Russia’s brutal full-scale invasion of Ukraine in 2022 has encouraged various Eastern Flank countries to expand their investments in coastal defence systems as well as in air defence systems. Some national defence establishments are thinking in terms of MDO, as in the case of Poland and its air defence. Most national defence establishments do not, at least not openly and formally, as their official documents can testify. Yet, an MDO approach is essential. The case of Australia is instructive for countries in the region, with the caveat that its military is much smaller personnel-wise than Poland but larger than most if not all, other eastern flank militaries. Arguably, Australia has successfully gone about MDO based on how it has considered air and missile defence. It began devising a Joint Air Battle Management that integrated ground-based radars to develop situational awareness of what was happening in and around Australian air space and to direct aircraft to specific places at specific times for specific purposes. They began to fill in their air defence so that it would be integrated and thus able to defeat various types of threats. Electronic warfare, ground, and cyber capabilities would round out the system, with guided-missile destroyer-type ships contributing to air defence ships.

Those countries in the process of upgrading their coastal defences—Bulgaria, Estonia, Latvia, Poland, and Romania, in particular—would be moving in an MDO direction by starting small while adding additional capabilities operating in different domains to cover the widest spectrum of threats. By taking on MDO piecemeal in this way, and for those Baltic countries with respect to the Baltic Defence Line, they need not get discouraged by how wide the military-technological gap that some eastern flank militaries might feel with some of their more powerful allies.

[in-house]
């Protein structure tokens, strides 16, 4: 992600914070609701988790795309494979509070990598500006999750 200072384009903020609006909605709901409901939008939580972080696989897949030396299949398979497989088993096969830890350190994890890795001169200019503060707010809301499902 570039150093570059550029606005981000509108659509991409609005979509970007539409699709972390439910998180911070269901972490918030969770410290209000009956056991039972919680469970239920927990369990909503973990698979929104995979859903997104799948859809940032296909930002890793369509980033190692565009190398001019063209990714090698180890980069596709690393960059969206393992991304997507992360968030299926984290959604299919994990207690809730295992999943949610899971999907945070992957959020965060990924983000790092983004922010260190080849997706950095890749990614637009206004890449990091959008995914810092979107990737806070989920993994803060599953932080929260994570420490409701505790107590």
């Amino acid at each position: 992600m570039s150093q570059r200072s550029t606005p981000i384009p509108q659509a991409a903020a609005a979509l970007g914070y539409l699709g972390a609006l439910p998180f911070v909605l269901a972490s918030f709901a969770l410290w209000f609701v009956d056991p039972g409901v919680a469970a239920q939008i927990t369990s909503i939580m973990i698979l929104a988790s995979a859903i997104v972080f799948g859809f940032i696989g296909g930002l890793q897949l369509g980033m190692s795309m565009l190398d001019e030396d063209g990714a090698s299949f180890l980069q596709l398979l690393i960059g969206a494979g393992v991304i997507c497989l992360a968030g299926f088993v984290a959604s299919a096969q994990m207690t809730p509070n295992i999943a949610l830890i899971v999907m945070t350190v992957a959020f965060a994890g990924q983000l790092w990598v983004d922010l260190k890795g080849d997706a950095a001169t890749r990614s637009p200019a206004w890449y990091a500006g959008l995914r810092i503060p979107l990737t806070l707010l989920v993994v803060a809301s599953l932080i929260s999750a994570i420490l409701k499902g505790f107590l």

6. Stress-Test the Network: Push Connectivity to Its Limits Through Military Exercises

One reason why the Baltic Defence Line has value for thinking about MDO is that it offers an organizing framework to go about connectivity while having a theory of victory in mind. It trains the mind on a specific problem: the durability of the Baltic Defence Line itself in a scenario involving a ground invasion. Of course, a land assault from an eastern direction is not the only possible vector of attack. It is but one scenario. Scenarios are practical because they increase the likelihood of everyone agreeing on a certain vision of the problem. More pointedly, a military exercise or war game organised around a particular problem can identify instances when friendly units have trouble communicating with one another, cannot share data across domains and units, as well as experience disruption due to EW. The geographical constraints are tight in Europe, so extensive MDO exercises are needed. However, Latvia’s planned new training ground in Selonia may offer a unique opportunity for applying MDO at the outset in its design, considering its isolation from large population centres.

7. Mission-Driven Acquisition: Focus Procurement on the Mission, Not the Platform